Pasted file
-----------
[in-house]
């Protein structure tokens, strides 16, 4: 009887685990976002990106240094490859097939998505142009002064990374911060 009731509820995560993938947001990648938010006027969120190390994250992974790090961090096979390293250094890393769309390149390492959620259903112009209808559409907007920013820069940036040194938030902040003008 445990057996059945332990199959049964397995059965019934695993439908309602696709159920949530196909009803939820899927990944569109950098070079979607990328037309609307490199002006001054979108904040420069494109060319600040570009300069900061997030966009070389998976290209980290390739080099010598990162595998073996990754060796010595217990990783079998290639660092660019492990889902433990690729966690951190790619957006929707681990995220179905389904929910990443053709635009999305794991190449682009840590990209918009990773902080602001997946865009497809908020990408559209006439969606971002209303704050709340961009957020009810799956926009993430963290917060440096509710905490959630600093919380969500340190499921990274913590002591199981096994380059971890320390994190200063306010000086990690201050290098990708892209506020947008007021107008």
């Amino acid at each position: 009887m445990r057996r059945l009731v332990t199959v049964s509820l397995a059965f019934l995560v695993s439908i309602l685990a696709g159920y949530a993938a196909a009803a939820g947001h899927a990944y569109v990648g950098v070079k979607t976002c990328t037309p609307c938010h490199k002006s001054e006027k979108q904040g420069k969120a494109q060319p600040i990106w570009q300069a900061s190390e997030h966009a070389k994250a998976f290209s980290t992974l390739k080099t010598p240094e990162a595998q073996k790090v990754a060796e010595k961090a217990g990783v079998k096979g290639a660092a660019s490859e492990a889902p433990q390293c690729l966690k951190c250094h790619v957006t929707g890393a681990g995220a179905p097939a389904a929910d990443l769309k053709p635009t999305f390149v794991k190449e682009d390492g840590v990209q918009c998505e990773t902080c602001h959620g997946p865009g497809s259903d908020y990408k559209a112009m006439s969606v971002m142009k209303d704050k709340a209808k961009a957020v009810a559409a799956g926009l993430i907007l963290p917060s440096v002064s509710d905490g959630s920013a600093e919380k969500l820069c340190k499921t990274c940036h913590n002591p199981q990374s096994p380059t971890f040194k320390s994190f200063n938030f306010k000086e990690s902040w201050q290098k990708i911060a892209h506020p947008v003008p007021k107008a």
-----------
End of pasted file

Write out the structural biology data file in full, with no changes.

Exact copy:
[in-house]
């Protein structure tokens, strides 16, 4: 009887685990976002990106240094490859097939998505142009002064990374911060 009731509820995560993938947001990648938010006027969120190390994250992974790090961090096979390293250094890393769309390149390492959620259903112009209808559409907007920013820069940036040194938030902040003008 445990057996059945332990199959049964397995059965019934695993439908309602696709159920949530196909009803939820899927990944569109950098070079979607990328037309609307490199002006001054979108904040420069494109060319600040570009300069900061997030966009070389998976290209980290390739080099010598990162595998073996990754060796010595217990990783079998290639660092660019492990889902433990690729966690951190790619957006929707681990995220179905389904929910990443053709635009999305794991190449682009840590990209918009990773902080602001997946865009497809908020990408559209006439969606971002209303704050709340961009957020009810799956926009993430963290917060440096509710905490959630600093919380969500340190499921990274913590002591199981096994380059971890320390994190200063306010000086990690201050290098990708892209506020947008007021107008």
């Amino acid at each position: 009887m445990r057996r059945l009731v332990t199959v049964s509820l397995a059965f019934l995560v695993s439908i309602l685990a696709g159920y949530a993938a196909a009803a939820g947001h899927a990944y569109v990648g950098v070079k979607t976002c990328t037309p609307c938010h490199k002006s001054e006027k979108q904040g420069k969120a494109q060319p600040i990106w570009q300069a900061s190390e997030h966009a070389k994250a998976f290209s980290t992974l390739k080099t010598p240094e990162a595998q073996k790090v990754a060796e010595k961090a217990g990783v079998k096979g290639a660092a660019s490859e492990a889902p433990q390293c690729l966690k951190c250094h790619v957006t929707g890393a681990g995220a179905p097939a389904a929910d990443l769309k053709p635009t999305f390149v794991k190449e682009d390492g840590v990209q918009c998505e990773t902080c602001h959620g997946p865009g497809s259903d908020y990408k559209a112009m006439s969606v971002m142009k209303d704050k709340a209808k961009a957020v009810a559409a799956g926009l993430i907007l963290p917060s440096v002064s509710d905490g959630s920013a600093e919380k969500l820069c340190k499921t990274c940036h913590n002591p199981q990374s096994p380059t971890f040194k320390s994190f200063n938030f306010k000086e990690s902040w201050q290098k990708i911060a892209h506020p947008v003008p007021k107008a």